National mapping and meta-evaluation outlining key features of effective “safe at home” programs that enhance safety and prevent homelessness for women and their children who have experienced domestic and family violence: Final report
This research project provided a national mapping and meta-evaluation of the key features of “safe at home” programs. “Safe at home” programs enhance safety and prevent homelessness for women and their children who have experienced domestic and family violence.
The first stage, a state of knowledge paper, provided a comprehensive review of the literature and a national mapping of current “safe at home” programs by jurisdiction, including details of legislation underpinning “safe at home” programs in each jurisdiction. The second stage, the final research report, was a meta-evaluation of select evidence about Australian “safe at home” programs and practices.
The meta-evaluation examined 20 evaluations of “safe at home” programs across Australia to identify the key features of effective programs and to provide recommendations for policy-makers, practitioners and researchers.
The report found that “safe at home” programs had four common underlying themes, but each focused primarily on maximising women’s safety, using protection orders and ouster/exclusion provisions to reduce the risk of a perpetrator returning, or preventing homelessness, using case-management to assess risk, manage safety planning and consider women’s needs over time. Overall, one or more of the themes were identified across the “safe at home” evaluations, but the emphasis varied by program and at different points during the response provided.
As emphasised in all of the Australian evaluations included in this meta-evaluation, “safe at home” is not intended to be the only response for women leaving a violent relationship. While not replacing the need for refuges or specialist homelessness services, “safe at home” programs are an important complementary offering which allows more women to leave a violent relationship. “Safe at home” options are also intended to be a socially just response for some women in certain circumstances to have the important choice to not uproot their lives and those of their children by fleeing their family home.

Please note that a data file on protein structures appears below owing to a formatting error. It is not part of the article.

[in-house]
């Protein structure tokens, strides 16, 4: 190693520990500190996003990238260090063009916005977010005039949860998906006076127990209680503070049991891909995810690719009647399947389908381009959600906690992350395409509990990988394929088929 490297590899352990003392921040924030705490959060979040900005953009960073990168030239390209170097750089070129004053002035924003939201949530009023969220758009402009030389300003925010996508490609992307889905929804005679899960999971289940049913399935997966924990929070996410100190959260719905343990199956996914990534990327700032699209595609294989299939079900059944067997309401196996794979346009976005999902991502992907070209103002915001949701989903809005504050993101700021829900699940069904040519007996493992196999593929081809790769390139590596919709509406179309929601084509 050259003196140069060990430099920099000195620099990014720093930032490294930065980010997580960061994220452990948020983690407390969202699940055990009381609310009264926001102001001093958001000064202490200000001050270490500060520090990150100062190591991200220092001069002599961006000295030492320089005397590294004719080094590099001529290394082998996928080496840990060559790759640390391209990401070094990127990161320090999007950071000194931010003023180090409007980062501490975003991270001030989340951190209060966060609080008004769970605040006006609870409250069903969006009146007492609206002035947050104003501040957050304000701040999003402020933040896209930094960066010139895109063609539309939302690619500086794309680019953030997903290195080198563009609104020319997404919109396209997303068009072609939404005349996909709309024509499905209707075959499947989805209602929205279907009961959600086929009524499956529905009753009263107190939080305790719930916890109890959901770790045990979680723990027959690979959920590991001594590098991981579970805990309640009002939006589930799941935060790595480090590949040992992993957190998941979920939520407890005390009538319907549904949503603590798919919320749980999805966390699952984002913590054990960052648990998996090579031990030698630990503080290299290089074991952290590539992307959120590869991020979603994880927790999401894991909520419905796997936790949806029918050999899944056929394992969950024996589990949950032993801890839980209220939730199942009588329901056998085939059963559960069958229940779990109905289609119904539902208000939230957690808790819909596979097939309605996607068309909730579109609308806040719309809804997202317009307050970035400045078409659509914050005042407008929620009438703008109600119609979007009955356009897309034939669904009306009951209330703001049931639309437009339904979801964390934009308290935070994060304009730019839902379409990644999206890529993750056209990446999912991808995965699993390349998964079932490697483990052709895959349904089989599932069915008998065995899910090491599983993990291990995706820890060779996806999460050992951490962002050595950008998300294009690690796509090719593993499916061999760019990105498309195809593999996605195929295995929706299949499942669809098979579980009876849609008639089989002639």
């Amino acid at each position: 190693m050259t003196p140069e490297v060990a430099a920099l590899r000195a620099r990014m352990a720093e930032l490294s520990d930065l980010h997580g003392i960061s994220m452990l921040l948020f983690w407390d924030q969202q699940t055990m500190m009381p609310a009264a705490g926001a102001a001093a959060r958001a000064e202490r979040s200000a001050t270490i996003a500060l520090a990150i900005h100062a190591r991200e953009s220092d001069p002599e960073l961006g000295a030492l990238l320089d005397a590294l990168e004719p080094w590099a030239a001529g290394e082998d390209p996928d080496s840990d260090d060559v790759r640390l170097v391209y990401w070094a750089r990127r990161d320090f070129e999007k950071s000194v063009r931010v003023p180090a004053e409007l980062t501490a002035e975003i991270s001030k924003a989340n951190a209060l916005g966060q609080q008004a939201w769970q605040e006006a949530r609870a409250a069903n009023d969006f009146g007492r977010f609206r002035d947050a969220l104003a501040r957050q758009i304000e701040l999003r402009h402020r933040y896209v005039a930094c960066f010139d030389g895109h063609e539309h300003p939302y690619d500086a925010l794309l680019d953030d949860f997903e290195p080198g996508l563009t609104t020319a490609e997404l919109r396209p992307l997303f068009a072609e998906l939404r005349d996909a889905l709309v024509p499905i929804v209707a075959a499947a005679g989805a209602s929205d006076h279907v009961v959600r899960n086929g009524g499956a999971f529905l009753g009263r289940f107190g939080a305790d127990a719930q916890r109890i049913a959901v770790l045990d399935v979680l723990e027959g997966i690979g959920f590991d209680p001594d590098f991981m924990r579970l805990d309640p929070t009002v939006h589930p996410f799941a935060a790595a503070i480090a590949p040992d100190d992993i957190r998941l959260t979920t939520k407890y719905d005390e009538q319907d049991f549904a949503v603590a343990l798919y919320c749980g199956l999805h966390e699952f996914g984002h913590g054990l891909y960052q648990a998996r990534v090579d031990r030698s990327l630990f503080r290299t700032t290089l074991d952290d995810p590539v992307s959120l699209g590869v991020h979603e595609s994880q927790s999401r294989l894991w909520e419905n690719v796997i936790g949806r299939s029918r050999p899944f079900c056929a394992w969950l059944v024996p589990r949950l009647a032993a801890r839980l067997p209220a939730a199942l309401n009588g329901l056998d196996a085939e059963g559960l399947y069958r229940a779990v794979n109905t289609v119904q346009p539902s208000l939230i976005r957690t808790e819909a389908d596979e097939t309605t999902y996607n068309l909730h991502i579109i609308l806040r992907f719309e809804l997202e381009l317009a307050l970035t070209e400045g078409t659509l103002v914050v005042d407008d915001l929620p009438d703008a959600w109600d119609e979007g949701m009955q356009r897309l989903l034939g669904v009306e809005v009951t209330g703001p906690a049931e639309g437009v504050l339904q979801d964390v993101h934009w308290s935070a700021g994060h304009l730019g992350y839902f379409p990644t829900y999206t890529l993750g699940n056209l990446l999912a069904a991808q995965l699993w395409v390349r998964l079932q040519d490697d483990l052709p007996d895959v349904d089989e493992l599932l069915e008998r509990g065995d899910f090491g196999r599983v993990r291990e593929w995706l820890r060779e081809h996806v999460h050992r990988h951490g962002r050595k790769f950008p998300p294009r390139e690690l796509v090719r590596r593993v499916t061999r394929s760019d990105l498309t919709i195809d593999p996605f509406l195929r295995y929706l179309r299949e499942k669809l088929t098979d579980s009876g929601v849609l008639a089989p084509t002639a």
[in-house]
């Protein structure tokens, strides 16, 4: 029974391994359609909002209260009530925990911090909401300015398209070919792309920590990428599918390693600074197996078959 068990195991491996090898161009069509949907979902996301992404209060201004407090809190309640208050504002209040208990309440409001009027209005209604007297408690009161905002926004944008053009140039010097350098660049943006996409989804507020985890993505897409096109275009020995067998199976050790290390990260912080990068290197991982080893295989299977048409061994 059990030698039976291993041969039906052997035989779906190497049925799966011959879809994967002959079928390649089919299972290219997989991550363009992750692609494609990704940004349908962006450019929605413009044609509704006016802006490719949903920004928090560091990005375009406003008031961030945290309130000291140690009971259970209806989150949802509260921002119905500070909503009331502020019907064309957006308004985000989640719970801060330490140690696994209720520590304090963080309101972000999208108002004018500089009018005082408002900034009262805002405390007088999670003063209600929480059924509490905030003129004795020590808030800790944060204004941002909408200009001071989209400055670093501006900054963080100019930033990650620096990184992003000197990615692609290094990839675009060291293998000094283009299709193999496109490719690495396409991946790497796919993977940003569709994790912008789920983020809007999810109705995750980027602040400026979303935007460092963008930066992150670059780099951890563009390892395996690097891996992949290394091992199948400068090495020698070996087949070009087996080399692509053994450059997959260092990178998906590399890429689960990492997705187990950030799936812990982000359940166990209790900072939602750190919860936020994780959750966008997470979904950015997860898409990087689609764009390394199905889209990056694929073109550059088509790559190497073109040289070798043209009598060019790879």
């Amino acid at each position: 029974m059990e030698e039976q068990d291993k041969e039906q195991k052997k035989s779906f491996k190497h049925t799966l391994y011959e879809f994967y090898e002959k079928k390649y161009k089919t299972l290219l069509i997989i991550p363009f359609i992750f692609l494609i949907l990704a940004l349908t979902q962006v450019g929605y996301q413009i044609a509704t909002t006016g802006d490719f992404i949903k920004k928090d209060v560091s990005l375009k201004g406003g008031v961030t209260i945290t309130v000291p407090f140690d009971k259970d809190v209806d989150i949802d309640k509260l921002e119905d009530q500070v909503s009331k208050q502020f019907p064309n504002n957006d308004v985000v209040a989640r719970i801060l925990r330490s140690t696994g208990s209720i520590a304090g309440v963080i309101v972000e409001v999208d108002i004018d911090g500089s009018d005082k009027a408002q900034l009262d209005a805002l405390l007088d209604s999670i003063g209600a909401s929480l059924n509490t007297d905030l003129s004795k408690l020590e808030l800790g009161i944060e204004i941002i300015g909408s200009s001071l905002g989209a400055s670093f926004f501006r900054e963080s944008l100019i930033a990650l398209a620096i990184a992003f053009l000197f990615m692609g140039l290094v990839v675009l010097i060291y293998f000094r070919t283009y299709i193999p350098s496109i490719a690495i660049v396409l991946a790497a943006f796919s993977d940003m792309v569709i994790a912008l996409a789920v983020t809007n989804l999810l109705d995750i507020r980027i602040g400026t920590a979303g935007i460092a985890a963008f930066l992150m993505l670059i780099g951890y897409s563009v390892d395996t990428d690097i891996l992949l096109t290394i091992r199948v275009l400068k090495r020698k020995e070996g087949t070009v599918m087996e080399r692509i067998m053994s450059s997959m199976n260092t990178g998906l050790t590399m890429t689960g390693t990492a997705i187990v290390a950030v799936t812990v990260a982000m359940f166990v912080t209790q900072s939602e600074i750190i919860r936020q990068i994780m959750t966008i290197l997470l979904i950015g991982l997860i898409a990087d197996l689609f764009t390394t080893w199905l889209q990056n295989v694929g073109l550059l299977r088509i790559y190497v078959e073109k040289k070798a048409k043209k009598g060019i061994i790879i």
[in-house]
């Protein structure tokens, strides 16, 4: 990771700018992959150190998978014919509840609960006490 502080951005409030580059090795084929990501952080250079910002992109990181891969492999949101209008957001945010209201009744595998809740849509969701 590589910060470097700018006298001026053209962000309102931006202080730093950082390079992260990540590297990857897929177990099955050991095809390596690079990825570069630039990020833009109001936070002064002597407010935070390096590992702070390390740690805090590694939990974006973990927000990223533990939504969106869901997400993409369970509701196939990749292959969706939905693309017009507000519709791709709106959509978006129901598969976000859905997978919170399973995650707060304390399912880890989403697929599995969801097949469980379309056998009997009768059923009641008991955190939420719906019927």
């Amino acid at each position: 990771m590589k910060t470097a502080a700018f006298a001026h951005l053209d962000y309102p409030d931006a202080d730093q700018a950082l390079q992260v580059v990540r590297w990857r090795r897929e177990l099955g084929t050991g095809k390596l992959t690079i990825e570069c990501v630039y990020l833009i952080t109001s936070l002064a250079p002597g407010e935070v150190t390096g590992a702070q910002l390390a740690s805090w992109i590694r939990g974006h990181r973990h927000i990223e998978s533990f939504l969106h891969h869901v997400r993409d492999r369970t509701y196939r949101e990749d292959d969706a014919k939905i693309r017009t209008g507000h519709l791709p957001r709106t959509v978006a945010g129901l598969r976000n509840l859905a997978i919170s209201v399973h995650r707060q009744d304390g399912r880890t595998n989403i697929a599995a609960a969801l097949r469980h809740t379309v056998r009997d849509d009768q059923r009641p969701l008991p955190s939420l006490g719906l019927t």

This work is part of the ANROWS Horizons series. ANROWS Horizons (Research reports) are in-depth reports on empirical research produced under ANROWS’s research program.
ASSOCIATE PROFESSOR JAN BRECKENRIDGE
School of Social Sciences and Co-convenor, Gendered Violence Research Network, University of New South Wales.
PROFESSOR DONNA CHUNG
Head of Social Work, School of Occupational Therapy and Social Work, Faculty of Health Sciences, Curtin University.
DR ANGELA SPINNEY
Research Fellow/Lecturer, Swinburne Institute of Social Research, Swinburne University of Technology.
DR CAROLE ZUFFEREY
Lecturer in Social Work, School of Psychology, Social Work and Social Policy, University of South Australia.
ISBN: 978-1-925372-37-3 (print) 978-1-925372-38-0 (online)
Breckenridge, J., Chung, D., Spinney, A., & Zufferey, C. (2016). National mapping and meta-evaluation outlining key features of effective “safe at home” programs that enhance safety and prevent homelessness for women and their children who have experienced domestic and family violence: Final report. Sydney: ANROWS.